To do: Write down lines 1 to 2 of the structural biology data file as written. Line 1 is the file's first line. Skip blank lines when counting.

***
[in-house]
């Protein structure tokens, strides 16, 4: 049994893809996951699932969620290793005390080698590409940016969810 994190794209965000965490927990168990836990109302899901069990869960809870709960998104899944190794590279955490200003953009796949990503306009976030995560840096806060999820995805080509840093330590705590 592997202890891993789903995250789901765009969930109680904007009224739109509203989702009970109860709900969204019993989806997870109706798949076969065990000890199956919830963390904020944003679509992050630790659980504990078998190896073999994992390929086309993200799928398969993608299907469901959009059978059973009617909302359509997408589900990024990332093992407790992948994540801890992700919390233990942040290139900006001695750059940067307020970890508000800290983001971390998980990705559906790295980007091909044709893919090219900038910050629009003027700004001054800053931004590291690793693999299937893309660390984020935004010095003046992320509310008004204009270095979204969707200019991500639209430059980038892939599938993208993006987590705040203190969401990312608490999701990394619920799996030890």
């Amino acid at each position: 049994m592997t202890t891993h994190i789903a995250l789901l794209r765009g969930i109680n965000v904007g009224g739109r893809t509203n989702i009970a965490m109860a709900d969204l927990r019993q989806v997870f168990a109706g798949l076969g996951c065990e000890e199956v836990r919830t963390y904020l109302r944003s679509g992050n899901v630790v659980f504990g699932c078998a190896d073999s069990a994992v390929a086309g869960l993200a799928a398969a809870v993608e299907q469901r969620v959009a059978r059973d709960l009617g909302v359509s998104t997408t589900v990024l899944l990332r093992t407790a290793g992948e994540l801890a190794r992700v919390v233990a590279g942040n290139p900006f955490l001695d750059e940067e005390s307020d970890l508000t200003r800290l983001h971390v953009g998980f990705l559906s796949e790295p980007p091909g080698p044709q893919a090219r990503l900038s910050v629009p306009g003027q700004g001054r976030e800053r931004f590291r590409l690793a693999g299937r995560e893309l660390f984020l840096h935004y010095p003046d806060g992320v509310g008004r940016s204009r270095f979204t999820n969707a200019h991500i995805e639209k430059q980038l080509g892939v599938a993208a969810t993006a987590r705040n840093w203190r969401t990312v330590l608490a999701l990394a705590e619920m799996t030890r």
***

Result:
[in-house]
């Protein structure tokens, strides 16, 4: 049994893809996951699932969620290793005390080698590409940016969810 994190794209965000965490927990168990836990109302899901069990869960809870709960998104899944190794590279955490200003953009796949990503306009976030995560840096806060999820995805080509840093330590705590 592997202890891993789903995250789901765009969930109680904007009224739109509203989702009970109860709900969204019993989806997870109706798949076969065990000890199956919830963390904020944003679509992050630790659980504990078998190896073999994992390929086309993200799928398969993608299907469901959009059978059973009617909302359509997408589900990024990332093992407790992948994540801890992700919390233990942040290139900006001695750059940067307020970890508000800290983001971390998980990705559906790295980007091909044709893919090219900038910050629009003027700004001054800053931004590291690793693999299937893309660390984020935004010095003046992320509310008004204009270095979204969707200019991500639209430059980038892939599938993208993006987590705040203190969401990312608490999701990394619920799996030890």